A year after disruption due to an attempted coup, festival returns with panache.
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The 27th Istanbul Jazz Festival, with Foals and Gregory Porter, has been pushed back, as other events await guidance from the government
By IQ on 28 Apr 2020
Istanbul Jazz Festival, one of the most popular summer events in Turkey, has called off its 27th edition, scheduled for 27 June–14 July 2020, due to the “extraordinary circumstances caused by the global coronavirus outbreak”.
In an announcement postponing the multi-venue event to an unspecified later date, promoter Istanbul Foundation for Culture and Arts (IKSV) says new dates for the festival, described as “a pivotal event for the city’s prominence in the international concert map”, will be announced in the coming months.
It is the latest setback for Istanbul Jazz, founded in 1994, and one similarly out of promoters’ hands: the 2016 festival was severely affected by a period of political unrest which culminated in a failed coup in Turkey. The 2020 event would have been headlined by Foals, Gregory Porter and jazz supergroup Joshua Redman, Brad Mehldau, Christian McBride and Brian Blade.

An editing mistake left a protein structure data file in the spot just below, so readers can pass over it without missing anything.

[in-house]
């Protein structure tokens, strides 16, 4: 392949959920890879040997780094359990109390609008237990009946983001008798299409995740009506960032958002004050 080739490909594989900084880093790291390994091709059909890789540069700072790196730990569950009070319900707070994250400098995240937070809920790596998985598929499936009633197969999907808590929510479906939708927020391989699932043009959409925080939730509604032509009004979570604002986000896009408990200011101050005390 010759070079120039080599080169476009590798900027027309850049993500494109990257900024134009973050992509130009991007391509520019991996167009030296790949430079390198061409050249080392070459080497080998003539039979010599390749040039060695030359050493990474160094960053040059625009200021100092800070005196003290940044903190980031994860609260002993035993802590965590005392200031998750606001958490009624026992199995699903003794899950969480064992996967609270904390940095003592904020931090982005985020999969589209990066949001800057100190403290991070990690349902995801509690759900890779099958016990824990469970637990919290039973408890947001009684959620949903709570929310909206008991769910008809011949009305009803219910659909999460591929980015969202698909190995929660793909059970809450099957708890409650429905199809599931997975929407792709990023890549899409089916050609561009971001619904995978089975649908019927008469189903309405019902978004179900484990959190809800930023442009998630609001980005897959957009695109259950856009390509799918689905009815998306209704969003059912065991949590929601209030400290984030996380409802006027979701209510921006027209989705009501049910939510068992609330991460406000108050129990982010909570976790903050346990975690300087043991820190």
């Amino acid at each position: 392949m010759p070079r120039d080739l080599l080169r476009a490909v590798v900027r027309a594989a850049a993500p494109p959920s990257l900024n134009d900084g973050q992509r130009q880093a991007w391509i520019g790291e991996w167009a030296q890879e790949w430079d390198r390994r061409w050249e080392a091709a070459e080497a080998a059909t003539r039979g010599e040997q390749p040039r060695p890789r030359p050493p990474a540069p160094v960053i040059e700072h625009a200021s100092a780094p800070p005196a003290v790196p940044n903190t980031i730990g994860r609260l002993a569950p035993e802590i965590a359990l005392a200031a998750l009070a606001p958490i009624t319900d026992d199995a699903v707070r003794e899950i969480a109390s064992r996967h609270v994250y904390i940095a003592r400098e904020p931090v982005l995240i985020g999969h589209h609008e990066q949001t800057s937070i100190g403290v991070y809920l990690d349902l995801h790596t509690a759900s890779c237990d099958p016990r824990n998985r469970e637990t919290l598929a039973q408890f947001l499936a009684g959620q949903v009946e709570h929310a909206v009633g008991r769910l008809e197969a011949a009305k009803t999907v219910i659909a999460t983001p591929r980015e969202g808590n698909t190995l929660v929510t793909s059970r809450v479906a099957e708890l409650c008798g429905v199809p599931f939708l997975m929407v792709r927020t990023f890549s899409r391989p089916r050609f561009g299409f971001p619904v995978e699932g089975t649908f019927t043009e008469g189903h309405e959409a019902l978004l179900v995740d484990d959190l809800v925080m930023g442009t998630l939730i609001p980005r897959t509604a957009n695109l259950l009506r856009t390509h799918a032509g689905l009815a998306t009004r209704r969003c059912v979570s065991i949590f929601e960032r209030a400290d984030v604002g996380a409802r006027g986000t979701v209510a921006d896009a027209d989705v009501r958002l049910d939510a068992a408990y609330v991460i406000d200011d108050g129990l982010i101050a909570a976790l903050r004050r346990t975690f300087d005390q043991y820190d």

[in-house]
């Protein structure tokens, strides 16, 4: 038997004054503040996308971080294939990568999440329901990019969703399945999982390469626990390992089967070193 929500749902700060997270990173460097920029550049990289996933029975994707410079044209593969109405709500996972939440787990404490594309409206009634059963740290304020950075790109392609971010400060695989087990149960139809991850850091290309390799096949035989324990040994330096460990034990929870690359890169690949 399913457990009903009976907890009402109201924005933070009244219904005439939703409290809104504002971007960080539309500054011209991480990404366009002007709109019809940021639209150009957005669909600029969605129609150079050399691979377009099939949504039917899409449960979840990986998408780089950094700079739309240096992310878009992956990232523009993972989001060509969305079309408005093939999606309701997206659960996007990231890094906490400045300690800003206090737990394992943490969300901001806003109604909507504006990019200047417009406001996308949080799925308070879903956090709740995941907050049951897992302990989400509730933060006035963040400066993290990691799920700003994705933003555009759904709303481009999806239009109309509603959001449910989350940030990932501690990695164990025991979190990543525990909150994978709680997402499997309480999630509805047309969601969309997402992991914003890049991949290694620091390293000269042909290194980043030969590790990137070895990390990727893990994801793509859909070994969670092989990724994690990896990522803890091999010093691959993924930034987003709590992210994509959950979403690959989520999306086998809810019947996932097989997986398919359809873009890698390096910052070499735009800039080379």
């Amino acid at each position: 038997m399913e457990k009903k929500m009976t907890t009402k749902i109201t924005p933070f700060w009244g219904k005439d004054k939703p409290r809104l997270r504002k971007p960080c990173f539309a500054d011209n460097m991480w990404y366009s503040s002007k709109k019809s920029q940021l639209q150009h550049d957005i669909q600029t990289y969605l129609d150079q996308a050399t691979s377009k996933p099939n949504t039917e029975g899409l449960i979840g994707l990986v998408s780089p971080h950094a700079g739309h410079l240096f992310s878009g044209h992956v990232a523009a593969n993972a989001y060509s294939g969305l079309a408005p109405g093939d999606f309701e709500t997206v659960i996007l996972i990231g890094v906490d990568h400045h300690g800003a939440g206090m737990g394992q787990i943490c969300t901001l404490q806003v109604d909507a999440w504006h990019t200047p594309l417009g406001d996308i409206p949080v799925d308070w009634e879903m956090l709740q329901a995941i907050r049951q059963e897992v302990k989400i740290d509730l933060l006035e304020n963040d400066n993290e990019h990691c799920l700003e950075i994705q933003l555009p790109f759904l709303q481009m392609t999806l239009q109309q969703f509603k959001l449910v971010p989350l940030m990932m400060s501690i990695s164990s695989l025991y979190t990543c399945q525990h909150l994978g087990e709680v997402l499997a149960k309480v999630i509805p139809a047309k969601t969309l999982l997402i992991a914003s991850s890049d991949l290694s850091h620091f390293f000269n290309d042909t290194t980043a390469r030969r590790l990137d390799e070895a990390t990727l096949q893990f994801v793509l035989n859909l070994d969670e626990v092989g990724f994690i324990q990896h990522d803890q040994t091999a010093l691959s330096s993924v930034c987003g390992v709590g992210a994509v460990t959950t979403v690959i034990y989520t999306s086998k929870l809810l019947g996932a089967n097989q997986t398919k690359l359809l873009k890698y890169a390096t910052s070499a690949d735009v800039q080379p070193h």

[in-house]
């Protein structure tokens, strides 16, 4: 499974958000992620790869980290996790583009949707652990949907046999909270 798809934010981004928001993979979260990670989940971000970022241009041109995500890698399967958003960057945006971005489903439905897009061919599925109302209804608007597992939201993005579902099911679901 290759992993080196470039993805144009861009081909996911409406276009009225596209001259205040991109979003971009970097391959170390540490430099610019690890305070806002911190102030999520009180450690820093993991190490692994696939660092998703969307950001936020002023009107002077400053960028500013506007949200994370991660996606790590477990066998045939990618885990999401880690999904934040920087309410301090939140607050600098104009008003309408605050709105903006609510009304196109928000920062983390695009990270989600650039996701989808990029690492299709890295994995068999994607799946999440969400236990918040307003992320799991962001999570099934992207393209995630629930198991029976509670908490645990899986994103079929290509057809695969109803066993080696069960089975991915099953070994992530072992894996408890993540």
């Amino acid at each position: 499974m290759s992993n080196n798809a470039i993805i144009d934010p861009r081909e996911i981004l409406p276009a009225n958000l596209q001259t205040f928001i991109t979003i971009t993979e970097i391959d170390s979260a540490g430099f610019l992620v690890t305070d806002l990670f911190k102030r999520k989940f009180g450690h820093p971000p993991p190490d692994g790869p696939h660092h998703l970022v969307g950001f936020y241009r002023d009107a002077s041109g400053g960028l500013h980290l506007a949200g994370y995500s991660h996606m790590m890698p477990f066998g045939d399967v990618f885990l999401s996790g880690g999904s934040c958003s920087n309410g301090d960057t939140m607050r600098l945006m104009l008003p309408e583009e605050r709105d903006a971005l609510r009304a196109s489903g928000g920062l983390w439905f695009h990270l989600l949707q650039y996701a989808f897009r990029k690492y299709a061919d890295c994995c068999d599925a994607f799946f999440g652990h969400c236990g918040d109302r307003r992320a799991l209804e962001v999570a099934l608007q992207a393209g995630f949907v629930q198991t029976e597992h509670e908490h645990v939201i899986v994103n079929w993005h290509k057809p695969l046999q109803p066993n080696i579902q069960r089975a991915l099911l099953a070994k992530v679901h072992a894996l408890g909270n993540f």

Also postponed amid the Covid-19 pandemic is IKSV’s 48th Istanbul Music Festival, a classical music event, which will take place in September instead of 2–25 June.
Su Topçu of Istanbul-based booking agency/promoter Charmenko explains that the Turkish government, like many around the world, not yet given any indication as to when shows might be allowed again. “The curve is far from flattening here,” adds Nick Hobbs, Charmenko’s owner.
“The curve is far from flattening here”
Hobbs says Turkey – along with Russia and much of southern and eastern Europe – is one of a number of countries where there is “minimal government support for the entertainment industry”, and where furloughing schemes, like those in place in much of western Europe and North America, are “either non-existent or completely inadequate”.
“Why the government does nothing for music is partly a political question – to some degree they see music as one of their enemies – and partly one of wider economic policy,” Hobbs explains. “They will prop up the big holding companies while they let the small-business economy to its own devices.”
As for IKSV, which is backed by the Ministry of Culture and Tourism, its managing director says he expects live music to return to Turkey some time in the autumn, following discussions between local industry professionals and authorities.
“All I know is that it won’t be the same, at least for a while,” Görgün Taner tells Cumhuriyet,
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